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P20 Evaluating the impact of planning guidance on the food environment, health outcomes, and inequalities: a quasi-experimental analysis using longitudinal data for a local authority in the North East of England
  1. Huasheng Xiang1,
  2. Viviana Albani1,
  3. Nasima Akhter2,
  4. Louis Goffe1,
  5. Amelia Lake3,
  6. Heather Brown1
  1. 1Population Health Sciences Institute, Newcastle University, Newcastle upon Tyne, UK
  2. 2Department of Anthropology, Durham University, Durham, UK
  3. 3Centre for Public Health Research, Teesside University, Middlesbrough, UK


Background In light of the Covid-19 pandemic, the government has prioritised reducing obesity rates. Many local authorities have employed planning guidance to manage the local food environment and promote a healthy environment. There is a lack of evidence on the effectiveness of this type of guidance on the food environment and subsequently health outcomes in particular inequalities. The primary aim of this paper is to examine the impact of planning guidance on the number and type of food outlets, health outcomes in particular obesity rates for children, and inequalities in these outcomes in a local authority in the North East of England. Gateshead implemented a blanket ban on all new takeaways in 2015.

Methods The datasets consist of yearly number and type of food outlets in Gateshead from the Food Standards Agency Food Hygiene Rating System, Index of Multiple Deprivation 2015/2019, population density from the Office for National Statistics, childhood obesity data from the National Child Measurement Programme, and type 2 diabetes and hypertension data from Public Health England. The data is merged and analysed at lower layer super output area level across 8 years from 2012–2019. We use fixed effects and difference in difference models to investigate the impact of planning guidance on the food environment in Gateshead. The control groups are the neighbouring local authorities where did not implement the guidance. A fixed effects model will be employed to test the relationship between the density of food establishments and incidence of the relevant health conditions such as childhood obesity.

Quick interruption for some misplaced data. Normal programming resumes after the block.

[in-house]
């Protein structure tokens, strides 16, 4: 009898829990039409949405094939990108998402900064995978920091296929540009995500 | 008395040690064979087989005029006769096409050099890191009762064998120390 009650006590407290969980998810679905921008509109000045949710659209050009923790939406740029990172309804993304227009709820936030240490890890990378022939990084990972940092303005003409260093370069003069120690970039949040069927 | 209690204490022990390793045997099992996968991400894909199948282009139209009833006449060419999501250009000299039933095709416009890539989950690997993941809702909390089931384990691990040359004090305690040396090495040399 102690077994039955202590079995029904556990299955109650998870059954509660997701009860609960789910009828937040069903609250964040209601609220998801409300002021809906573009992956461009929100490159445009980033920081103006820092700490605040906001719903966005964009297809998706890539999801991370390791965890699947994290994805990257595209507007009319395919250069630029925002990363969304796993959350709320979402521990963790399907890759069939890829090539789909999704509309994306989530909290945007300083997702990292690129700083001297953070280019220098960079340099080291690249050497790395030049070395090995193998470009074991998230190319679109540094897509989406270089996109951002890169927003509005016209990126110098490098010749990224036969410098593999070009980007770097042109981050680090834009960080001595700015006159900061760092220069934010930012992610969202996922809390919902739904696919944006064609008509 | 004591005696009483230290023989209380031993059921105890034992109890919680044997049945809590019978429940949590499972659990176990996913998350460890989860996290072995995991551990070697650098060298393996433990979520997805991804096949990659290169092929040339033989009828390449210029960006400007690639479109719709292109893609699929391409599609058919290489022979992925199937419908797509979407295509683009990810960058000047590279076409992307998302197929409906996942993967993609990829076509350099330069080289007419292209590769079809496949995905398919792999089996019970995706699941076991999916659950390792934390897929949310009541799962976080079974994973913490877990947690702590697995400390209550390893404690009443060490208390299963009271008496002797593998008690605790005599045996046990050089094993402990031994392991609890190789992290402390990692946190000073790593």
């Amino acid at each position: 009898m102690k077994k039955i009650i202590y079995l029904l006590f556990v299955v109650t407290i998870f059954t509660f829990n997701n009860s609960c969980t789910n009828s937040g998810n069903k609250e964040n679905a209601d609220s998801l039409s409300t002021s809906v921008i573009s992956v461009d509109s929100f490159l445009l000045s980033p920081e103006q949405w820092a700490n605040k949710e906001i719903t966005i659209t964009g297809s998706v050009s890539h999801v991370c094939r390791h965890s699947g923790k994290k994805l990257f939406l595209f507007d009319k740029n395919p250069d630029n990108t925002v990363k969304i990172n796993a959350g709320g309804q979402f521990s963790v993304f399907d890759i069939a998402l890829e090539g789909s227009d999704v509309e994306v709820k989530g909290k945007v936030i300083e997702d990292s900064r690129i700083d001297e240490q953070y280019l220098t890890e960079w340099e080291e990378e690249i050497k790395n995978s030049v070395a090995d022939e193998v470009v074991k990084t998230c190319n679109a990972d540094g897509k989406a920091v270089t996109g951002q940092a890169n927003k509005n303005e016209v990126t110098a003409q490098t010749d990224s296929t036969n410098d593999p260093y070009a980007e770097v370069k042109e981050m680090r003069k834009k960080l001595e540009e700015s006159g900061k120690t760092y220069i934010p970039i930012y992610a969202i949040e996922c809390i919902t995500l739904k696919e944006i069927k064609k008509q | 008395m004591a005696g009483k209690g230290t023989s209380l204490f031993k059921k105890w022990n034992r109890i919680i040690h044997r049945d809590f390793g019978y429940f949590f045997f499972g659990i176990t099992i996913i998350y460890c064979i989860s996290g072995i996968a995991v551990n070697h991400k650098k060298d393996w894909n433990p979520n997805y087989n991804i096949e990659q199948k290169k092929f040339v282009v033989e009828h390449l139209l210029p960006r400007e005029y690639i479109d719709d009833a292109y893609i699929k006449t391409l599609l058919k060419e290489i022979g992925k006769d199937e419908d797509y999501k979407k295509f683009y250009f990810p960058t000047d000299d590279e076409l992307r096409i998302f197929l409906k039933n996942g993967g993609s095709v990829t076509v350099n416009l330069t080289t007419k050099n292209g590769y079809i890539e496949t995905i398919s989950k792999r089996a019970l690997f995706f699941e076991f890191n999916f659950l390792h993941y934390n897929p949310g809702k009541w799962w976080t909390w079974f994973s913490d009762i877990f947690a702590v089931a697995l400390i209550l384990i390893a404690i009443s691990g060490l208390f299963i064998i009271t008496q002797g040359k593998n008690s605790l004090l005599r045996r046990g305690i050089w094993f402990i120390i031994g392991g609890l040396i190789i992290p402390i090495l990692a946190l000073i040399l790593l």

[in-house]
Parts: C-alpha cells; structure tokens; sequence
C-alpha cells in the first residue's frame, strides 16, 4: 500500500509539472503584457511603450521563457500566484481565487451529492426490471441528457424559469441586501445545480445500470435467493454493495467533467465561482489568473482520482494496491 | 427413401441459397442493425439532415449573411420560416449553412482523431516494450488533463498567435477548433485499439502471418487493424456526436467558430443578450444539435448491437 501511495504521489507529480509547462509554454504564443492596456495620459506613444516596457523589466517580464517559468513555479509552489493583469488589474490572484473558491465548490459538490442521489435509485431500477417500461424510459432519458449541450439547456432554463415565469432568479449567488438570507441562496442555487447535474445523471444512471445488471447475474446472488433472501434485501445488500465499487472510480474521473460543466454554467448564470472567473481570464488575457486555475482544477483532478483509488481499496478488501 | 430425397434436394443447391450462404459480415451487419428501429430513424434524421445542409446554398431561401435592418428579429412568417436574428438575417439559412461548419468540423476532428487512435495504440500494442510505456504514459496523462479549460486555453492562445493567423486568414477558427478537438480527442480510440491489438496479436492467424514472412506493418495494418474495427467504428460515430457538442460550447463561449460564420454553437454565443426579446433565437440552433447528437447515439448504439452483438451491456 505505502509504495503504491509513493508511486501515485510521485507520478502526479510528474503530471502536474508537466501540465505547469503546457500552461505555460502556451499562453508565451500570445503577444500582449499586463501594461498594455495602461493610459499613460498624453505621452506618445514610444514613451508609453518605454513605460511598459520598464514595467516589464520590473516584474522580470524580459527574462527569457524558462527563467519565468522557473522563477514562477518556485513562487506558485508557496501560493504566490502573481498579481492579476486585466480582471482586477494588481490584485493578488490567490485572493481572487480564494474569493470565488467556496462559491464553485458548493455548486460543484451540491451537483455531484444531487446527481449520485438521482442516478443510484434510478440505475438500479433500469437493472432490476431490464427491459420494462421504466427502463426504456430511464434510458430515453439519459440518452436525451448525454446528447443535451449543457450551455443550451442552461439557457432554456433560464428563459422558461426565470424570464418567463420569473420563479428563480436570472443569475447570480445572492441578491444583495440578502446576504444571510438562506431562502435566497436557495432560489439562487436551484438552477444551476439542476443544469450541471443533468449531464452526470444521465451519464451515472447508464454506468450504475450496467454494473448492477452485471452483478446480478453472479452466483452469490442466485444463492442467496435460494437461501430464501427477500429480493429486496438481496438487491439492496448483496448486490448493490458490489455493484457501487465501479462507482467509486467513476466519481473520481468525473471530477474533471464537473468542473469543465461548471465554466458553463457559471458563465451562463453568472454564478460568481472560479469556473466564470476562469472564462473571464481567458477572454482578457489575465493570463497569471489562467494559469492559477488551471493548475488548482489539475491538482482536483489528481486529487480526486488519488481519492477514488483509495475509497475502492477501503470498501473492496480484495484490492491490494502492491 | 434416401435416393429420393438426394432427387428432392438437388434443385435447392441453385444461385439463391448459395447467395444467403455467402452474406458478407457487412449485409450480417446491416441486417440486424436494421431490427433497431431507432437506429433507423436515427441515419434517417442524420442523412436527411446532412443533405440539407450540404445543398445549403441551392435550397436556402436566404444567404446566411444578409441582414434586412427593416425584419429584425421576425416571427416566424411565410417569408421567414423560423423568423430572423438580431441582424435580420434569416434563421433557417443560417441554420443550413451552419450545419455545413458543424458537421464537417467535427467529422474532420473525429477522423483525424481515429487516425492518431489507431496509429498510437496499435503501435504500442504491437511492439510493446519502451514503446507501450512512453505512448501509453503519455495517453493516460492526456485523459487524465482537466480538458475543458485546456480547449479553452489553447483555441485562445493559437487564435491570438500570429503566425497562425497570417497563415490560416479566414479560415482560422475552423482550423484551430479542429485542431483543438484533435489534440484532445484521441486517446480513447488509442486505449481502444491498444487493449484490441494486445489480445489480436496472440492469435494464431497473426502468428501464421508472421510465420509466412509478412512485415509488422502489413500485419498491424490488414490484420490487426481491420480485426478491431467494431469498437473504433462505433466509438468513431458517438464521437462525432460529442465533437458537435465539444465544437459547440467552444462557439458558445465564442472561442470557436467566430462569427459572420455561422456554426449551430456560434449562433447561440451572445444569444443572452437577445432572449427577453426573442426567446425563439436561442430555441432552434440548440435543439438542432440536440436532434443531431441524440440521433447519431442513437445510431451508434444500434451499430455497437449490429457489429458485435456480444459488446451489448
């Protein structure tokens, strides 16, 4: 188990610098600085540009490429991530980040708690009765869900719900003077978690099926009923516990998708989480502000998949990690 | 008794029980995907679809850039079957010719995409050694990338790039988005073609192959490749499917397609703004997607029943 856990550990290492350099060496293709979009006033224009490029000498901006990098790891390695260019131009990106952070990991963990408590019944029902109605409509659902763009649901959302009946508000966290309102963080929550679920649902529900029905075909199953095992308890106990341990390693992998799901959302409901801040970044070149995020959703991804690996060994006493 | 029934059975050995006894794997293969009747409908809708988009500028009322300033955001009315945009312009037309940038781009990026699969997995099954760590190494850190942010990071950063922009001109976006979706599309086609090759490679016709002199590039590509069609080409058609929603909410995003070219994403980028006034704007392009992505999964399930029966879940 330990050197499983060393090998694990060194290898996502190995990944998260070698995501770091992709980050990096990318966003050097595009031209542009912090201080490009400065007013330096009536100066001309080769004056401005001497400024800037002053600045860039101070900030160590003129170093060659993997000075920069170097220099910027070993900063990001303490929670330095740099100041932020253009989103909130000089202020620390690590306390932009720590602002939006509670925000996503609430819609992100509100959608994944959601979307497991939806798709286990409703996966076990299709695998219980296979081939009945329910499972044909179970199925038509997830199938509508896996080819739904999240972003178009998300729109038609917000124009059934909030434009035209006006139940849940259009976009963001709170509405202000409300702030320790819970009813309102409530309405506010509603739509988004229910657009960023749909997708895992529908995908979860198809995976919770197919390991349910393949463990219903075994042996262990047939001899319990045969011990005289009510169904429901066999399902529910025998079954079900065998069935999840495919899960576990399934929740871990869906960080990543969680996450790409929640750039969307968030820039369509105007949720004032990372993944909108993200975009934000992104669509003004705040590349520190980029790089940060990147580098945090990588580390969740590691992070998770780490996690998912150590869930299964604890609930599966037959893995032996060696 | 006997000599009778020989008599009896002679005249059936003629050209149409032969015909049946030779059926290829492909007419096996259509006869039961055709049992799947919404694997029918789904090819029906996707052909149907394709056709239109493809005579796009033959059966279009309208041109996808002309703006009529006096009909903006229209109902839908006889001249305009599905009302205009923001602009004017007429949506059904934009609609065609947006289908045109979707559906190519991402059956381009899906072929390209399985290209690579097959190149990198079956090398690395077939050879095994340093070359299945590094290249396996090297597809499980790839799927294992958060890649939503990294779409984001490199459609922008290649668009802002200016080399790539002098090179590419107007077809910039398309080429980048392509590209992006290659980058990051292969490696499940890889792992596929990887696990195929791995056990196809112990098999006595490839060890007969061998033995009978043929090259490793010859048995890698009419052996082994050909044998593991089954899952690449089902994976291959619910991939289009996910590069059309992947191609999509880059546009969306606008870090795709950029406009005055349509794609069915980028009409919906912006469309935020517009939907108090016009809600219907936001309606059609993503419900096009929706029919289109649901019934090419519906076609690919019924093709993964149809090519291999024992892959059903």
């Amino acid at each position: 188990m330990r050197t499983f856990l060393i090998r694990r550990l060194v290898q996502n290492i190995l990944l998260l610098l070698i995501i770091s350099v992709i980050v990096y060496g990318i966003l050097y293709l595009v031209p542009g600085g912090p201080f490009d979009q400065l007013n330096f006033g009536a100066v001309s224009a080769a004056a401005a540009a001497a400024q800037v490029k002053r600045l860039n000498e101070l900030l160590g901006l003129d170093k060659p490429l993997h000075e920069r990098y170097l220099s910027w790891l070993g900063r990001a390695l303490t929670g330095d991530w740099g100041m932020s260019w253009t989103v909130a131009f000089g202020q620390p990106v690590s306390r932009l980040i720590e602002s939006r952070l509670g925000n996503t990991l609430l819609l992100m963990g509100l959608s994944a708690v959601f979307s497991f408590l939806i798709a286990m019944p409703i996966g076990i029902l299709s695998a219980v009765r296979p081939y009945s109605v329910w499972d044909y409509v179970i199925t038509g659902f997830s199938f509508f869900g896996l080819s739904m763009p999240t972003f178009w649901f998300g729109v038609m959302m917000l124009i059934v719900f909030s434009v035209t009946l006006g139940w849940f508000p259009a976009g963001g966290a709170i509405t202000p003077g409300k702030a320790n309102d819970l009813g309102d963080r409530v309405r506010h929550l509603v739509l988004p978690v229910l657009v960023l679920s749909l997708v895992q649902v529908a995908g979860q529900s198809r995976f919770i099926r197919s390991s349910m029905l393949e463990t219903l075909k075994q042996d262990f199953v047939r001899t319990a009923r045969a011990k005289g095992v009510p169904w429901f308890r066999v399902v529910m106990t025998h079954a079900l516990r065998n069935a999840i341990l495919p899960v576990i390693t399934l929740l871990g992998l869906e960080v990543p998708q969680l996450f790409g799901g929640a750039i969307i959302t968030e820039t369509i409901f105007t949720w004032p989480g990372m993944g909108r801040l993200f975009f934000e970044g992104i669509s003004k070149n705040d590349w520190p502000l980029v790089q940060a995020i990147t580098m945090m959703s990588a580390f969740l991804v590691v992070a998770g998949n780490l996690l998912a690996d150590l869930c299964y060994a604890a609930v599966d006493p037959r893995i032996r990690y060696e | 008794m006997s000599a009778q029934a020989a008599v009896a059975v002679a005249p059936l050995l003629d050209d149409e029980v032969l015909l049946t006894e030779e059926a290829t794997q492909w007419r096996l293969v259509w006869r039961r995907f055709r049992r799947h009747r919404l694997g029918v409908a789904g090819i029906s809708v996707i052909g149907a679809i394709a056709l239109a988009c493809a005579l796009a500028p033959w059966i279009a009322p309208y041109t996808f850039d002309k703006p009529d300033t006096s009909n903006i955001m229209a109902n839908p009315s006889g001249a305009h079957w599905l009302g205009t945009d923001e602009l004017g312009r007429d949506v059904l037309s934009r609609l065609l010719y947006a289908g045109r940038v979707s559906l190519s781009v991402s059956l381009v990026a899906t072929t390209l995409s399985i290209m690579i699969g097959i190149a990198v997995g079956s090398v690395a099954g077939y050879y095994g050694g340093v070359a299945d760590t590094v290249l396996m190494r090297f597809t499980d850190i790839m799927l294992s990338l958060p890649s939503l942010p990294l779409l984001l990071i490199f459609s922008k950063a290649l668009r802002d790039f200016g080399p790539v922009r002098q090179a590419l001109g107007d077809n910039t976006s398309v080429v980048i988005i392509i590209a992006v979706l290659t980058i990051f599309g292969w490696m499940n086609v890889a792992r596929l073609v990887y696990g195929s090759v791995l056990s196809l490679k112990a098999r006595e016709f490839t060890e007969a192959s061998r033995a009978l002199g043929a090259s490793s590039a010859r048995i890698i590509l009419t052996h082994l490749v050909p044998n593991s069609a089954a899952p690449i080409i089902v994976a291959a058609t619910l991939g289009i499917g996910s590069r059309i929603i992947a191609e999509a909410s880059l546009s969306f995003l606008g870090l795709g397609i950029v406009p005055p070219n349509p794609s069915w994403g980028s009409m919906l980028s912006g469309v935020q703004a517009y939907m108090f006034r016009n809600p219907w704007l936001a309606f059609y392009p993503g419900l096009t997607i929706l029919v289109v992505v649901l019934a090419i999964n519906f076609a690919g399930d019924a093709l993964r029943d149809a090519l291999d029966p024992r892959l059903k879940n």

Results Our preliminary results show the planning guidance significantly reduced the proportion of takeaways compared to all other types of food outlets (p-value: 0.000). However, there was no statistically significant reduction in takeaways.

Conclusion This study provides preliminary evidence on the effectiveness of policy to manage the food environment. Our next step will be to explore how changes to the food environment impact on health outcomes and inequalities.

  • Food Environment
  • Health Policy
  • Obesity

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